The effect of rain on microwave backscatter from the ocean: measurements and modeling
Contreras, Robert Frederic
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Microwave backscatter is used to probe the atmosphere, ocean, and land surface. The SeaWinds scatterometer on QuikSCAT and the Tropical Rainfall Measuring Mission (TRMM) Precipitation Radar (PR) are both microwave instruments that observe the state of the atmosphere. The Kwajalein Experiment (KWAJEX) was carried out in the summer of 1999 for the purpose of validating the TRMM PR. During KWAJEX measurements of the effect of rain on Ku-band microwave backscatter were made. At moderate and high incidence angles rain significantly increases surface backscatter. At low incidence angles few of the measurements proved to be statistically significant and a relationship between rain and surface backscatter could not be established. To verify our understanding of the effect of rain on sea-surface backscatter and to extend it to lower incidence angles, higher wind speeds, and other microwave frequencies, microwave backscatter from a rain-disturbed ocean surface is modeled. The modeled surface accounts for damping of surface waves by rain-induced subsurface turbulence and enhancement of gravity-capillary waves by rain-generated ring waves. The spectral representation of the ocean surface is used as input to a multiple scale (multiscale) scattering model, which separates surface waves into three distinct scales (short, intermediate, and long) and evaluates cross sections for each scale. At low incidence angles, Ku-band backscatter remains relatively unchanged because the enhancement of roughness by ring waves is compensated for by the damping of short gravity waves. At moderate and high incidence angles, rain increases the cross section and diminishes the wind relative directionality of the backscatter. To match the observations it is necessary to consider backscatter from stationary splash products which is substantial at high incidence angles. Although backscatter is dependent upon the wind at high wind speeds, relationships derived in rain-free conditions are invalid. Other commonly used microwave frequencies are significantly altered by rain. L-band backscatter decreases at low wind speeds, at moderate and high incidence angles. C- and Ka-band backscatter both increase and decrease, depending on the incidence angle and rain rate. It is also evident from the simulations that the contribution from stationary splash products will be significant at these frequencies.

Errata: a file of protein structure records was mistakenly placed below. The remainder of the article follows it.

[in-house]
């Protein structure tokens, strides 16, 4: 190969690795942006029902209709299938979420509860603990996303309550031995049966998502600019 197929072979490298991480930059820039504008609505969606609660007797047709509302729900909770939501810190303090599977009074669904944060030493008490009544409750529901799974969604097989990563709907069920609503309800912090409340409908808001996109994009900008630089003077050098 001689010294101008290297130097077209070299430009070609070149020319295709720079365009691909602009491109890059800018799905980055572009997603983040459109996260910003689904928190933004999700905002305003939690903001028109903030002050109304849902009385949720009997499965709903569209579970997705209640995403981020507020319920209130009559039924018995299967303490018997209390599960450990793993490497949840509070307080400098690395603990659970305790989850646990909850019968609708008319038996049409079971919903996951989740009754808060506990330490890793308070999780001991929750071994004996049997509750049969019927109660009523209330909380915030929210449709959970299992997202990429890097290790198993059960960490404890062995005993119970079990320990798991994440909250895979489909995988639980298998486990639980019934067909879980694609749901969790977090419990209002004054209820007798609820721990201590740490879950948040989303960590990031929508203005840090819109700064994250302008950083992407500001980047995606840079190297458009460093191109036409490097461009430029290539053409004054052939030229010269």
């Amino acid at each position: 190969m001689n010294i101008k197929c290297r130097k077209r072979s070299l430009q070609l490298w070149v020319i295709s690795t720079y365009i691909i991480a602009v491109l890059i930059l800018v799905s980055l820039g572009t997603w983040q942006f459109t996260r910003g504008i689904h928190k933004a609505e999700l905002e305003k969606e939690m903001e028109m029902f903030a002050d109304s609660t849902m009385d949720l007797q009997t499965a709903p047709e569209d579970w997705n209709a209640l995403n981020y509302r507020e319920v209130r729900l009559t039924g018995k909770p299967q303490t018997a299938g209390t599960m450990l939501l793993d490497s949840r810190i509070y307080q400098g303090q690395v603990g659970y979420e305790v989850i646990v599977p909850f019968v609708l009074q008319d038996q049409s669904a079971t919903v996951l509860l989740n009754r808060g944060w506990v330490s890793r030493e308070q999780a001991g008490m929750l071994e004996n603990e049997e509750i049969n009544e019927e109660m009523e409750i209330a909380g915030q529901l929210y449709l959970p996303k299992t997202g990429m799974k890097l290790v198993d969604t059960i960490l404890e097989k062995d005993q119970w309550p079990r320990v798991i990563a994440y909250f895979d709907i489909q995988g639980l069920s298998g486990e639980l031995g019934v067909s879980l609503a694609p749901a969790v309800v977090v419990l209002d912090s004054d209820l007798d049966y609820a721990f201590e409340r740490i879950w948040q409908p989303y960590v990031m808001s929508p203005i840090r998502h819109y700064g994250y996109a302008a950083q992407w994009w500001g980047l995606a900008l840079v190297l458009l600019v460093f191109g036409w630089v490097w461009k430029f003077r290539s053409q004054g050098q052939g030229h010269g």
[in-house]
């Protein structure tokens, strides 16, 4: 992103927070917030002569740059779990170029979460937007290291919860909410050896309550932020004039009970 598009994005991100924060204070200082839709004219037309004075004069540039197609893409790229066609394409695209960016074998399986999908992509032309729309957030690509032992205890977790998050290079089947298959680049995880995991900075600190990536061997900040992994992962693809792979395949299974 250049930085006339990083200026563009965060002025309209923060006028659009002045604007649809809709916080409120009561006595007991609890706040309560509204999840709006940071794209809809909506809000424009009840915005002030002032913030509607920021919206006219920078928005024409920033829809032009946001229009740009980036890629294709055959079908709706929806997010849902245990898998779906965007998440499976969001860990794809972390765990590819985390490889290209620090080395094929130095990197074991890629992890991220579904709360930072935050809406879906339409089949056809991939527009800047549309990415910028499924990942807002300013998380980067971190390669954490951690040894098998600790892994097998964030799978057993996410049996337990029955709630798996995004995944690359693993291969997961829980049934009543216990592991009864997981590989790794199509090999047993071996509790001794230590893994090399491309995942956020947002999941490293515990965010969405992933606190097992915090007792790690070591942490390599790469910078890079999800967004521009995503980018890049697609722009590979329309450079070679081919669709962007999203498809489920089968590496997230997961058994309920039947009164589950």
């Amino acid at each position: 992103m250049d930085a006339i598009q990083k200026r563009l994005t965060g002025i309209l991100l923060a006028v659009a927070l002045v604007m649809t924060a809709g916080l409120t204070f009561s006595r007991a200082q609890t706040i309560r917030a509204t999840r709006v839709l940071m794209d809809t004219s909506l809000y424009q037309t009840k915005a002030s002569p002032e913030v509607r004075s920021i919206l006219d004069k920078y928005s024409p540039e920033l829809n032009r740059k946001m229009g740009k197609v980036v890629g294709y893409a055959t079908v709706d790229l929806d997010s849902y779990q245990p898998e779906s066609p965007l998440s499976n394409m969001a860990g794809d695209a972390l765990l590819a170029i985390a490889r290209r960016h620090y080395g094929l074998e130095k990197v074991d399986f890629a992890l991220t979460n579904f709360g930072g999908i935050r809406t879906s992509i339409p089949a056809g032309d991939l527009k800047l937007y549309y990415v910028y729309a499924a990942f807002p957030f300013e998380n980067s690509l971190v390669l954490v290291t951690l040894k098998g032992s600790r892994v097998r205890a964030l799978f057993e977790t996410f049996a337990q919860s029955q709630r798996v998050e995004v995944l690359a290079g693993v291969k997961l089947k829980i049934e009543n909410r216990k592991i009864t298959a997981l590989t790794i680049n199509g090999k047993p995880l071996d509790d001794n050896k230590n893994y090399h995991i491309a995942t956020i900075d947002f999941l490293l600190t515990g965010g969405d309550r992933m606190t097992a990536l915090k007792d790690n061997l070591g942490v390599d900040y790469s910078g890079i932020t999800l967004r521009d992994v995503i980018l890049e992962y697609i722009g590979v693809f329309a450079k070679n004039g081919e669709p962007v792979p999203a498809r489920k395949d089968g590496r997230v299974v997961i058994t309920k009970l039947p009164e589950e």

- Atmospheric sciences